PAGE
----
On my last visit to Singapore, I happened to walk around Geylang with a dear friend of mine. We were both quite drunk, were in hot pursuit of the best frog porridge in Singapore, and did not have much money. After spending the whole day, rambling around Orchard Road, we got tired of sophisticated pristine Singapore and craved for a more gritty atmosphere. Thus began our rendezvous of wining and dining at Little India, which we continued at Chinatown, and by late evening, stumbled unsteadily into Geylang. By that time, our wallets were very light, our tunes embarrassingly off-key, and we were giggling riotously for no reason at all. However, none of this, raised a single eyebrow in Geylang, because unlike the rest of prim Singapore, this was the naughty party district of the city-state.

Geylang is in Singapore

Welcome to Geylang

Geylang was settled in the 19th century by Malay and Indonesian migrant workers

Known for illegal gambling, prostitution, shady KTV bars, contrabands, and amazing street food, Geylang is as risqué as it can get in Singapore. Located beyond the Kallang River, it is an atmospheric quarter on the east coast, that is marked with beautiful period architecture, leggy streetwalkers, and some of the best local food in the country. Malay culture is predominant here and it has been like that, since the mid 19th century, when Malay and Indonesian migrant workers arrived to work in local copra and lemongrass farms.

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Colourful and atmospheric Geylang

Geylang is a melting pot of ethnicities and religions

Though frequently written off as the island’s infamous nightlife zone, Geylang happily retains a slice of old-school authentic Singapore charm and is a great place to explore on guided tours. The meandering lorongs (alleys) and bustling back lanes of this unique enclave are filled with colourful shophouses, shrines, schools, mosques, temples, bars, and markets. With a rich history steeped in multi-cultural migration, Geylang is a melting pot of ethnicities and religions and thankfully, most of it is largely untouched by urban redevelopment. As bipolar as it may seem, racy Geylang is considered as one of Singapore’s spiritual hubs and lorongs that run north to south between Sims Avenue and Geylang Road are extremely photogenic during the daytime. Think narrow alleys, like the tree-shaded Lorong 27, being choc-a-bloc lined with colourful shrines and temples and calm religious chanting reverberating through those snaking lanes.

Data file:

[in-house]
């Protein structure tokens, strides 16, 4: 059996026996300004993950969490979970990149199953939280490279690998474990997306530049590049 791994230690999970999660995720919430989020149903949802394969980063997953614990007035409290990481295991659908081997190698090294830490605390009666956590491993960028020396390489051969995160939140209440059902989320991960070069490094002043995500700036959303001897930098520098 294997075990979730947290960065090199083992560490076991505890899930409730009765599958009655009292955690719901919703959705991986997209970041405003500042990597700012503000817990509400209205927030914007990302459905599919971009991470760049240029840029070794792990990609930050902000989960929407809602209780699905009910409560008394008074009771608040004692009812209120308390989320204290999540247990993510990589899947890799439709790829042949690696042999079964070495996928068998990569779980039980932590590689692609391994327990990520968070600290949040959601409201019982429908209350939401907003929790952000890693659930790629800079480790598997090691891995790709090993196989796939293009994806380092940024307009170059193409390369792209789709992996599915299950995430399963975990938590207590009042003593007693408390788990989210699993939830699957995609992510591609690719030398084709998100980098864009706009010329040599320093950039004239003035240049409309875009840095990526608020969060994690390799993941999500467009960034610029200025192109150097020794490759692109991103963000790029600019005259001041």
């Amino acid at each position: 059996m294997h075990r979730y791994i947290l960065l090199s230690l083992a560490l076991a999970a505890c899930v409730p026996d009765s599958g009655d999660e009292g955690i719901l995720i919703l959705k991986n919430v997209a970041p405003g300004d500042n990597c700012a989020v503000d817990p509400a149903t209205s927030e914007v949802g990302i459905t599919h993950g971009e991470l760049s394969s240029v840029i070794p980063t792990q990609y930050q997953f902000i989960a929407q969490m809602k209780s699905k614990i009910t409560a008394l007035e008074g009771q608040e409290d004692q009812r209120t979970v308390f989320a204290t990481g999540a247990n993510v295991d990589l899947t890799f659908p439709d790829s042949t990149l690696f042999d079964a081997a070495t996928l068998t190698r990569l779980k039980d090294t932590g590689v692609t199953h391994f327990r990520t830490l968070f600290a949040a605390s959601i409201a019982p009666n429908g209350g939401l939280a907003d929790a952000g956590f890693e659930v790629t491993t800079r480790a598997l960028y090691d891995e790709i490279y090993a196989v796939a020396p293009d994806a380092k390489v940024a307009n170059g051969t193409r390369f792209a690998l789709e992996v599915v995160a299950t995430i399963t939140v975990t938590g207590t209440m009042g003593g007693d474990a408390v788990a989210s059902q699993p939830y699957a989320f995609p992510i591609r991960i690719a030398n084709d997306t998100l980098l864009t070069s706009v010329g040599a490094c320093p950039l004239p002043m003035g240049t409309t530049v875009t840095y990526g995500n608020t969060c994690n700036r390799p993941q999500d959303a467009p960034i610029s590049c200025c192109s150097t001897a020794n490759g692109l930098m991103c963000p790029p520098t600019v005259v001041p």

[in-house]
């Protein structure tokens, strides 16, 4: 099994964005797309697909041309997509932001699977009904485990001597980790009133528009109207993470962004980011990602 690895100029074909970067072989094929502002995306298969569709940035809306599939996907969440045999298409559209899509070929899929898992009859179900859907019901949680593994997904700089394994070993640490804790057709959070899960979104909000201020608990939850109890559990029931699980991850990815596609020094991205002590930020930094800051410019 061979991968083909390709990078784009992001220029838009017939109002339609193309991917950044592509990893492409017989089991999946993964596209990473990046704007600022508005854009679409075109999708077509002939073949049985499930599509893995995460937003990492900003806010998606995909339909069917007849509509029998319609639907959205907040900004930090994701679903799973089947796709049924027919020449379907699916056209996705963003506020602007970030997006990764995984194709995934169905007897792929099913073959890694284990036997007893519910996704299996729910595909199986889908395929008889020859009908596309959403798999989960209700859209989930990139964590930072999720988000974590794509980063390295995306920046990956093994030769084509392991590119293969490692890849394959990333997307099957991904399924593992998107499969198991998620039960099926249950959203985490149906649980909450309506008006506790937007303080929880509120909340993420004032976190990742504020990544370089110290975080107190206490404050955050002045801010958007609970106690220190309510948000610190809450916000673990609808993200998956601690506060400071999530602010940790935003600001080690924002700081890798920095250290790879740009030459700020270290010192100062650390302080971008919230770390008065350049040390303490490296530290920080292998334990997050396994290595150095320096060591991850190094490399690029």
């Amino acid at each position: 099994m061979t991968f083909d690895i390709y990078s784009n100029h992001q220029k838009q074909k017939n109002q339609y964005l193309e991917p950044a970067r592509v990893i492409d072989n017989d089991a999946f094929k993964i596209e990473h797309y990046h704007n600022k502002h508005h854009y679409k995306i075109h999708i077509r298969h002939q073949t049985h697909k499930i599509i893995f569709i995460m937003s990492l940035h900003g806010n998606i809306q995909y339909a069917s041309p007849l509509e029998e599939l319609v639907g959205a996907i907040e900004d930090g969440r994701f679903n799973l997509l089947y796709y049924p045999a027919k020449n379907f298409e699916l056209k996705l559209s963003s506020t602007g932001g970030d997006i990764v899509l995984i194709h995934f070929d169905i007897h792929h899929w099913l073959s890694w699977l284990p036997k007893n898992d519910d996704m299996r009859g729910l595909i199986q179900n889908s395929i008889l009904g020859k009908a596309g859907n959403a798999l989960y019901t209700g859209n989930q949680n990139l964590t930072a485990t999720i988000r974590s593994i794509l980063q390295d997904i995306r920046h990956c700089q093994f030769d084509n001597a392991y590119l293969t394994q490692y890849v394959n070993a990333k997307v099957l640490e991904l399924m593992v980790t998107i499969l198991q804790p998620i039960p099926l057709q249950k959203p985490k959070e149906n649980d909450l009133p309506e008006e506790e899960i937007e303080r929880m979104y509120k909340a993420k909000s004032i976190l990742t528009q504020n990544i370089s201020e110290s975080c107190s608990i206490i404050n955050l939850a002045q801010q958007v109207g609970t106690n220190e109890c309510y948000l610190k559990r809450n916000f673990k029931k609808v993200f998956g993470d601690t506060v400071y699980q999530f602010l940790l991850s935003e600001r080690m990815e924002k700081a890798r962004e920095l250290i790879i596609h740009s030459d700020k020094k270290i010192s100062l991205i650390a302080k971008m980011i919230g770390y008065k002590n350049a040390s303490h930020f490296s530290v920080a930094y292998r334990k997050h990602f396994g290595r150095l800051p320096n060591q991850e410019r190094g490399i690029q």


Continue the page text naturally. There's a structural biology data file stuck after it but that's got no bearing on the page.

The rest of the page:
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The charm of ‘old-school’ Singapore in Geylang

This can be especially heard at Lorong 24A which houses many Buddhist associations. The restored shophouses of Lorong 34, which are painted in rainbow hues are a visual treat and when combined with smoking woks and burning incense, create an amazingly cinematic backdrop. On that night, however, I was unfazed by all this, and the only memory which stayed was the incredible “un-Singapore” energy of Geylang. I remember Geylang to be pumping with life when we arrived there and the traffic was at a standstill. Smart taxis flashed red “Hired” signs, pedestrian jay-walked nonchalantly between them and scooters zipped recklessly. Crowded pavements spilled with cheap plastic tables from restaurants and people ate, drank beer, and kept a wary eye on decked up girls walking provocatively by.

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Karaoke bars, streetwalkers, and great food

The quintessential Singapore humidity seemed a few degrees higher there and sweat shimmered on diners eating piping hot porridge. There was an incredible amount of people on the streets, jostling around for space, and the food smells mingled intoxicatingly with coiling incense. Bold pink and red neon signs blazed brazenly and karaoke bars stood proudly next to Chinese restaurants selling Singapore chili crab. In fact, my food memories of Geylang are most poignant and I remember everything I ate that night. This is quite a blessing since Geylang’s street food scene is to die for.

This is the nerve center of Peranakan Singapore heritage